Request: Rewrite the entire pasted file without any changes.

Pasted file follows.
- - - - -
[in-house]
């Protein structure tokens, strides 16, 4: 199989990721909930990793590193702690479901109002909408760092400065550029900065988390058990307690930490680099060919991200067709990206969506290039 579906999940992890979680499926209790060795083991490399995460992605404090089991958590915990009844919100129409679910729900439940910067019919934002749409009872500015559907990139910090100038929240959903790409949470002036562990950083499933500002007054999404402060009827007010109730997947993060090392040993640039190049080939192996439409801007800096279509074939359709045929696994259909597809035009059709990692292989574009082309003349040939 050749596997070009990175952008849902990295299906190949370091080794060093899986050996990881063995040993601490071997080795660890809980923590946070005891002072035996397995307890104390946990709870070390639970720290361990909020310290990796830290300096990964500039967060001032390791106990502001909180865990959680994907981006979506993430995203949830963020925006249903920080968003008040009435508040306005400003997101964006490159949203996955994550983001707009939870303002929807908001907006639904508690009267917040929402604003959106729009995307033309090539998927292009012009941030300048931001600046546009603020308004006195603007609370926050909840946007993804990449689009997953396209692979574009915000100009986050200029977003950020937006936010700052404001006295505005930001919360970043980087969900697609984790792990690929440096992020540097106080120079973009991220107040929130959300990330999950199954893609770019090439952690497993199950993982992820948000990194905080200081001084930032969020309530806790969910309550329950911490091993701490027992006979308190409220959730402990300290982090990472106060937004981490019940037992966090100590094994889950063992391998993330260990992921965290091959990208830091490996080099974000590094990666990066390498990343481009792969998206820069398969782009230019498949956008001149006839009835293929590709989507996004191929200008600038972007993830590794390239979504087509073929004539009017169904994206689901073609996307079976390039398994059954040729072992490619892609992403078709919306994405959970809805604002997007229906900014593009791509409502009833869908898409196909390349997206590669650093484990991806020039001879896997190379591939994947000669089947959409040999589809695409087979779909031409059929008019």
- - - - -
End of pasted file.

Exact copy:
[in-house]
């Protein structure tokens, strides 16, 4: 199989990721909930990793590193702690479901109002909408760092400065550029900065988390058990307690930490680099060919991200067709990206969506290039 579906999940992890979680499926209790060795083991490399995460992605404090089991958590915990009844919100129409679910729900439940910067019919934002749409009872500015559907990139910090100038929240959903790409949470002036562990950083499933500002007054999404402060009827007010109730997947993060090392040993640039190049080939192996439409801007800096279509074939359709045929696994259909597809035009059709990692292989574009082309003349040939 050749596997070009990175952008849902990295299906190949370091080794060093899986050996990881063995040993601490071997080795660890809980923590946070005891002072035996397995307890104390946990709870070390639970720290361990909020310290990796830290300096990964500039967060001032390791106990502001909180865990959680994907981006979506993430995203949830963020925006249903920080968003008040009435508040306005400003997101964006490159949203996955994550983001707009939870303002929807908001907006639904508690009267917040929402604003959106729009995307033309090539998927292009012009941030300048931001600046546009603020308004006195603007609370926050909840946007993804990449689009997953396209692979574009915000100009986050200029977003950020937006936010700052404001006295505005930001919360970043980087969900697609984790792990690929440096992020540097106080120079973009991220107040929130959300990330999950199954893609770019090439952690497993199950993982992820948000990194905080200081001084930032969020309530806790969910309550329950911490091993701490027992006979308190409220959730402990300290982090990472106060937004981490019940037992966090100590094994889950063992391998993330260990992921965290091959990208830091490996080099974000590094990666990066390498990343481009792969998206820069398969782009230019498949956008001149006839009835293929590709989507996004191929200008600038972007993830590794390239979504087509073929004539009017169904994206689901073609996307079976390039398994059954040729072992490619892609992403078709919306994405959970809805604002997007229906900014593009791509409502009833869908898409196909390349997206590669650093484990991806020039001879896997190379591939994947000669089947959409040999589809695409087979779909031409059929008019």